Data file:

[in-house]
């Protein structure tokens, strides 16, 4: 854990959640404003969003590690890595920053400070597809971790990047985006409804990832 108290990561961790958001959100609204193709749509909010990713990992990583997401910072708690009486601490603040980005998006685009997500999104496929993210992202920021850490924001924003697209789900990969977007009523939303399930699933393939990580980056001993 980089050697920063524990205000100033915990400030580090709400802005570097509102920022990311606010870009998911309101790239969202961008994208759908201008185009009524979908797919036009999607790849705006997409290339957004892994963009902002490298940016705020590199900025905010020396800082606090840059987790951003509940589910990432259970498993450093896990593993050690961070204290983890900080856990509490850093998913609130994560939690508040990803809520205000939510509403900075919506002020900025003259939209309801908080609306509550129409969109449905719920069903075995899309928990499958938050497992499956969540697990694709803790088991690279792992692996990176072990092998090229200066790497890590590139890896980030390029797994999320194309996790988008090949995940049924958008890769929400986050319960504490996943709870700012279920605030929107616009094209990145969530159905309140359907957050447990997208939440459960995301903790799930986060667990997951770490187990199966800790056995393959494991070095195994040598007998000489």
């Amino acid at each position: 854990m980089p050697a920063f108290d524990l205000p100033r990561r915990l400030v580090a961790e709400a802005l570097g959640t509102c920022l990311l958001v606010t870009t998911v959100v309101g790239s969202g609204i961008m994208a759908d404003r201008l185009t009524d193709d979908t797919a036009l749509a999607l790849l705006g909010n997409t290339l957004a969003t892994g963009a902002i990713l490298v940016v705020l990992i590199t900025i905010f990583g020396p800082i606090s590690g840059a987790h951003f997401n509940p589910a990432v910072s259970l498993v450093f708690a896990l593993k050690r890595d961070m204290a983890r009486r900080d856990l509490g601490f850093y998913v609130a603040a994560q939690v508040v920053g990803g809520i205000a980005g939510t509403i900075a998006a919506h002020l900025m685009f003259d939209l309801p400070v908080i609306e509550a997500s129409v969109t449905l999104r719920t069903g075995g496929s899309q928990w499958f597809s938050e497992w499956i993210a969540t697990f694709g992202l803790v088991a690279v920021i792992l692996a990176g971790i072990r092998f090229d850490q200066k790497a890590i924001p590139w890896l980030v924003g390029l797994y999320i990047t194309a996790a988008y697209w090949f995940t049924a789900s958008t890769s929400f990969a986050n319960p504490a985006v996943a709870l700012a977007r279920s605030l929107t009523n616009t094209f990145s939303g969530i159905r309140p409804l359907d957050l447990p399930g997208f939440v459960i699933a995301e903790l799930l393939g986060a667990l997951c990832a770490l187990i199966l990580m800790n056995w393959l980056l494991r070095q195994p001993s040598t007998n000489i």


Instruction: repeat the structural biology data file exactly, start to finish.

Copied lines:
[in-house]
């Protein structure tokens, strides 16, 4: 854990959640404003969003590690890595920053400070597809971790990047985006409804990832 108290990561961790958001959100609204193709749509909010990713990992990583997401910072708690009486601490603040980005998006685009997500999104496929993210992202920021850490924001924003697209789900990969977007009523939303399930699933393939990580980056001993 980089050697920063524990205000100033915990400030580090709400802005570097509102920022990311606010870009998911309101790239969202961008994208759908201008185009009524979908797919036009999607790849705006997409290339957004892994963009902002490298940016705020590199900025905010020396800082606090840059987790951003509940589910990432259970498993450093896990593993050690961070204290983890900080856990509490850093998913609130994560939690508040990803809520205000939510509403900075919506002020900025003259939209309801908080609306509550129409969109449905719920069903075995899309928990499958938050497992499956969540697990694709803790088991690279792992692996990176072990092998090229200066790497890590590139890896980030390029797994999320194309996790988008090949995940049924958008890769929400986050319960504490996943709870700012279920605030929107616009094209990145969530159905309140359907957050447990997208939440459960995301903790799930986060667990997951770490187990199966800790056995393959494991070095195994040598007998000489």
């Amino acid at each position: 854990m980089p050697a920063f108290d524990l205000p100033r990561r915990l400030v580090a961790e709400a802005l570097g959640t509102c920022l990311l958001v606010t870009t998911v959100v309101g790239s969202g609204i961008m994208a759908d404003r201008l185009t009524d193709d979908t797919a036009l749509a999607l790849l705006g909010n997409t290339l957004a969003t892994g963009a902002i990713l490298v940016v705020l990992i590199t900025i905010f990583g020396p800082i606090s590690g840059a987790h951003f997401n509940p589910a990432v910072s259970l498993v450093f708690a896990l593993k050690r890595d961070m204290a983890r009486r900080d856990l509490g601490f850093y998913v609130a603040a994560q939690v508040v920053g990803g809520i205000a980005g939510t509403i900075a998006a919506h002020l900025m685009f003259d939209l309801p400070v908080i609306e509550a997500s129409v969109t449905l999104r719920t069903g075995g496929s899309q928990w499958f597809s938050e497992w499956i993210a969540t697990f694709g992202l803790v088991a690279v920021i792992l692996a990176g971790i072990r092998f090229d850490q200066k790497a890590i924001p590139w890896l980030v924003g390029l797994y999320i990047t194309a996790a988008y697209w090949f995940t049924a789900s958008t890769s929400f990969a986050n319960p504490a985006v996943a709870l700012a977007r279920s605030l929107t009523n616009t094209f990145s939303g969530i159905r309140p409804l359907d957050l447990p399930g997208f939440v459960i699933a995301e903790l799930l393939g986060a667990l997951c990832a770490l187990i199966l990580m800790n056995w393959l980056l494991r070095q195994p001993s040598t007998n000489i």